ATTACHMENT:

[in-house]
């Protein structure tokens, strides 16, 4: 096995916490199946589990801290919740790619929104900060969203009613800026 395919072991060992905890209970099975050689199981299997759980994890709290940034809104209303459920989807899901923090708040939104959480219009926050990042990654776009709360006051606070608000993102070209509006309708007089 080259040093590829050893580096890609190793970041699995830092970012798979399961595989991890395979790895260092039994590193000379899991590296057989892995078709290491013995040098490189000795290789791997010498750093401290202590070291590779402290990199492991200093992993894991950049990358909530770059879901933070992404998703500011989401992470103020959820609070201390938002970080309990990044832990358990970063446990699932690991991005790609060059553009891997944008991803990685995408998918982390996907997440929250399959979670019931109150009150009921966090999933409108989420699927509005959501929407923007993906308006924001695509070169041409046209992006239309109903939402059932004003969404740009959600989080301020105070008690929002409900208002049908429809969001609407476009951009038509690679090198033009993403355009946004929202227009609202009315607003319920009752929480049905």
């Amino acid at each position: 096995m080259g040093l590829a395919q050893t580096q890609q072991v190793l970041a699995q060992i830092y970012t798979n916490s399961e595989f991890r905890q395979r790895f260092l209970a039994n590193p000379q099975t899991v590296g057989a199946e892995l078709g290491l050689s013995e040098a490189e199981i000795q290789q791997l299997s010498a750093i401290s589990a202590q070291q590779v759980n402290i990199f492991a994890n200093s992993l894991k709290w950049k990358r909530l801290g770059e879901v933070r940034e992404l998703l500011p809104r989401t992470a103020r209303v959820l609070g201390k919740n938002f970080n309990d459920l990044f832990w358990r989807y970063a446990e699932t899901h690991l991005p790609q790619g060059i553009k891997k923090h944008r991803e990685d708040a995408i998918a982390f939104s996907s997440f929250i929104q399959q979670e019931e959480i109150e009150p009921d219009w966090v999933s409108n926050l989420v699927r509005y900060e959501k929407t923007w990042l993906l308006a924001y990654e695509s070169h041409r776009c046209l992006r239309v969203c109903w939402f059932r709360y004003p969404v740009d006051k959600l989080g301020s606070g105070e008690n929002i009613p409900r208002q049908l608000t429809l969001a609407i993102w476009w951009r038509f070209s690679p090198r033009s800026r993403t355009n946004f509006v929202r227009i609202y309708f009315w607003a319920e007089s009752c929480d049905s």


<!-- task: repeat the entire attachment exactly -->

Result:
[in-house]
């Protein structure tokens, strides 16, 4: 096995916490199946589990801290919740790619929104900060969203009613800026 395919072991060992905890209970099975050689199981299997759980994890709290940034809104209303459920989807899901923090708040939104959480219009926050990042990654776009709360006051606070608000993102070209509006309708007089 080259040093590829050893580096890609190793970041699995830092970012798979399961595989991890395979790895260092039994590193000379899991590296057989892995078709290491013995040098490189000795290789791997010498750093401290202590070291590779402290990199492991200093992993894991950049990358909530770059879901933070992404998703500011989401992470103020959820609070201390938002970080309990990044832990358990970063446990699932690991991005790609060059553009891997944008991803990685995408998918982390996907997440929250399959979670019931109150009150009921966090999933409108989420699927509005959501929407923007993906308006924001695509070169041409046209992006239309109903939402059932004003969404740009959600989080301020105070008690929002409900208002049908429809969001609407476009951009038509690679090198033009993403355009946004929202227009609202009315607003319920009752929480049905």
């Amino acid at each position: 096995m080259g040093l590829a395919q050893t580096q890609q072991v190793l970041a699995q060992i830092y970012t798979n916490s399961e595989f991890r905890q395979r790895f260092l209970a039994n590193p000379q099975t899991v590296g057989a199946e892995l078709g290491l050689s013995e040098a490189e199981i000795q290789q791997l299997s010498a750093i401290s589990a202590q070291q590779v759980n402290i990199f492991a994890n200093s992993l894991k709290w950049k990358r909530l801290g770059e879901v933070r940034e992404l998703l500011p809104r989401t992470a103020r209303v959820l609070g201390k919740n938002f970080n309990d459920l990044f832990w358990r989807y970063a446990e699932t899901h690991l991005p790609q790619g060059i553009k891997k923090h944008r991803e990685d708040a995408i998918a982390f939104s996907s997440f929250i929104q399959q979670e019931e959480i109150e009150p009921d219009w966090v999933s409108n926050l989420v699927r509005y900060e959501k929407t923007w990042l993906l308006a924001y990654e695509s070169h041409r776009c046209l992006r239309v969203c109903w939402f059932r709360y004003p969404v740009d006051k959600l989080g301020s606070g105070e008690n929002i009613p409900r208002q049908l608000t429809l969001a609407i993102w476009w951009r038509f070209s690679p090198r033009s800026r993403t355009n946004f509006v929202r227009i609202y309708f009315w607003a319920e007089s009752c929480d049905s």